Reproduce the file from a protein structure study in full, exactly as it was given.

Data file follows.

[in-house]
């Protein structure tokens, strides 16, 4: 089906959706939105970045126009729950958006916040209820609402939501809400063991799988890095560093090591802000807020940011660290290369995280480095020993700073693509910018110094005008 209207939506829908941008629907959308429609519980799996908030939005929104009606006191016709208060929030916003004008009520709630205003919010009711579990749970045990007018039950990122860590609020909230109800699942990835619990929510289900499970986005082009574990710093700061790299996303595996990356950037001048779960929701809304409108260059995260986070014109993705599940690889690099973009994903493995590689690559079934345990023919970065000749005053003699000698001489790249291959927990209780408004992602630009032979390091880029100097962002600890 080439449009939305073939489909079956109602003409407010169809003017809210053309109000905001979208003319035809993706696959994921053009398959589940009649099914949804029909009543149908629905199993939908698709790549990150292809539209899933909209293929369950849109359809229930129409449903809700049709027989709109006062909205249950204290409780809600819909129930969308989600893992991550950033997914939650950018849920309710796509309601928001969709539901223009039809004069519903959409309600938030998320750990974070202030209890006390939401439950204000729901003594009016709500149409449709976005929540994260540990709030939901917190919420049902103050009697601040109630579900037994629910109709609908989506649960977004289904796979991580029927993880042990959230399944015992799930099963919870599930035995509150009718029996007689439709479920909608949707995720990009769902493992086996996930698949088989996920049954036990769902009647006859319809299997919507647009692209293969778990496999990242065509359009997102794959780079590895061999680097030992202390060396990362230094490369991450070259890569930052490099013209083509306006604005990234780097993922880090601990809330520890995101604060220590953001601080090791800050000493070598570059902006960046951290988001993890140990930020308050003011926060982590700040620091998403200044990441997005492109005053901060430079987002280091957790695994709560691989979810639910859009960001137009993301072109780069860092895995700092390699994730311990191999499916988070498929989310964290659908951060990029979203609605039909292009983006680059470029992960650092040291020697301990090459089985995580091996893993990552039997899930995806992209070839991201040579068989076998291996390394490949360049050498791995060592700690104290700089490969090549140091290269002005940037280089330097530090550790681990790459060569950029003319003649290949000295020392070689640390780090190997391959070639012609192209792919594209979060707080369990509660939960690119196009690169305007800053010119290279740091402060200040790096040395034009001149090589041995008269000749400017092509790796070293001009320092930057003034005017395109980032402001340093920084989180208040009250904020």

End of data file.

[in-house]
């Protein structure tokens, strides 16, 4: 089906959706939105970045126009729950958006916040209820609402939501809400063991799988890095560093090591802000807020940011660290290369995280480095020993700073693509910018110094005008 209207939506829908941008629907959308429609519980799996908030939005929104009606006191016709208060929030916003004008009520709630205003919010009711579990749970045990007018039950990122860590609020909230109800699942990835619990929510289900499970986005082009574990710093700061790299996303595996990356950037001048779960929701809304409108260059995260986070014109993705599940690889690099973009994903493995590689690559079934345990023919970065000749005053003699000698001489790249291959927990209780408004992602630009032979390091880029100097962002600890 080439449009939305073939489909079956109602003409407010169809003017809210053309109000905001979208003319035809993706696959994921053009398959589940009649099914949804029909009543149908629905199993939908698709790549990150292809539209899933909209293929369950849109359809229930129409449903809700049709027989709109006062909205249950204290409780809600819909129930969308989600893992991550950033997914939650950018849920309710796509309601928001969709539901223009039809004069519903959409309600938030998320750990974070202030209890006390939401439950204000729901003594009016709500149409449709976005929540994260540990709030939901917190919420049902103050009697601040109630579900037994629910109709609908989506649960977004289904796979991580029927993880042990959230399944015992799930099963919870599930035995509150009718029996007689439709479920909608949707995720990009769902493992086996996930698949088989996920049954036990769902009647006859319809299997919507647009692209293969778990496999990242065509359009997102794959780079590895061999680097030992202390060396990362230094490369991450070259890569930052490099013209083509306006604005990234780097993922880090601990809330520890995101604060220590953001601080090791800050000493070598570059902006960046951290988001993890140990930020308050003011926060982590700040620091998403200044990441997005492109005053901060430079987002280091957790695994709560691989979810639910859009960001137009993301072109780069860092895995700092390699994730311990191999499916988070498929989310964290659908951060990029979203609605039909292009983006680059470029992960650092040291020697301990090459089985995580091996893993990552039997899930995806992209070839991201040579068989076998291996390394490949360049050498791995060592700690104290700089490969090549140091290269002005940037280089330097530090550790681990790459060569950029003319003649290949000295020392070689640390780090190997391959070639012609192209792919594209979060707080369990509660939960690119196009690169305007800053010119290279740091402060200040790096040395034009001149090589041995008269000749400017092509790796070293001009320092930057003034005017395109980032402001340093920084989180208040009250904020």